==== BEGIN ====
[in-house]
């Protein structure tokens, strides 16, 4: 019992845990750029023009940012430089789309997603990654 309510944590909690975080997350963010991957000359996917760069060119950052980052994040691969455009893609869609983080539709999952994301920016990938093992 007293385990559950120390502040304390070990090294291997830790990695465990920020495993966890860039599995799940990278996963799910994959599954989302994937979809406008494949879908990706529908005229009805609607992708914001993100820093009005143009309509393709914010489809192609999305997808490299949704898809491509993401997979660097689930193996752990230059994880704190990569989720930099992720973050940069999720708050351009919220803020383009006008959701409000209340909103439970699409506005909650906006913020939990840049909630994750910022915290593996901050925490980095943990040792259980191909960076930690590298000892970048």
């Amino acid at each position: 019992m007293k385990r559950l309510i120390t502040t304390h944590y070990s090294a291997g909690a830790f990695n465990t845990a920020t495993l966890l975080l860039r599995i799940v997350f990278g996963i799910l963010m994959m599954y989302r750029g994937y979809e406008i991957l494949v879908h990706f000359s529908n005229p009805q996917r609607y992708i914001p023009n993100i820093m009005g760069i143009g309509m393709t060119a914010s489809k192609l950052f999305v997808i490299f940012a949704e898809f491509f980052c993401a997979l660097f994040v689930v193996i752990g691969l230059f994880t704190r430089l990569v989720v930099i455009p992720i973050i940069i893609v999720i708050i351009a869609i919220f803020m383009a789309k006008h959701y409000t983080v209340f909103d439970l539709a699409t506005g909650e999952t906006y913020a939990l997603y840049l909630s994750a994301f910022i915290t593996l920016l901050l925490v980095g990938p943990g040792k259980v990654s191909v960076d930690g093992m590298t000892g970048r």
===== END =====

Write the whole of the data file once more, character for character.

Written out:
[in-house]
């Protein structure tokens, strides 16, 4: 019992845990750029023009940012430089789309997603990654 309510944590909690975080997350963010991957000359996917760069060119950052980052994040691969455009893609869609983080539709999952994301920016990938093992 007293385990559950120390502040304390070990090294291997830790990695465990920020495993966890860039599995799940990278996963799910994959599954989302994937979809406008494949879908990706529908005229009805609607992708914001993100820093009005143009309509393709914010489809192609999305997808490299949704898809491509993401997979660097689930193996752990230059994880704190990569989720930099992720973050940069999720708050351009919220803020383009006008959701409000209340909103439970699409506005909650906006913020939990840049909630994750910022915290593996901050925490980095943990040792259980191909960076930690590298000892970048």
């Amino acid at each position: 019992m007293k385990r559950l309510i120390t502040t304390h944590y070990s090294a291997g909690a830790f990695n465990t845990a920020t495993l966890l975080l860039r599995i799940v997350f990278g996963i799910l963010m994959m599954y989302r750029g994937y979809e406008i991957l494949v879908h990706f000359s529908n005229p009805q996917r609607y992708i914001p023009n993100i820093m009005g760069i143009g309509m393709t060119a914010s489809k192609l950052f999305v997808i490299f940012a949704e898809f491509f980052c993401a997979l660097f994040v689930v193996i752990g691969l230059f994880t704190r430089l990569v989720v930099i455009p992720i973050i940069i893609v999720i708050i351009a869609i919220f803020m383009a789309k006008h959701y409000t983080v209340f909103d439970l539709a699409t506005g909650e999952t906006y913020a939990l997603y840049l909630s994750a994301f910022i915290t593996l920016l901050l925490v980095g990938p943990g040792k259980v990654s191909v960076d930690g093992m590298t000892g970048r």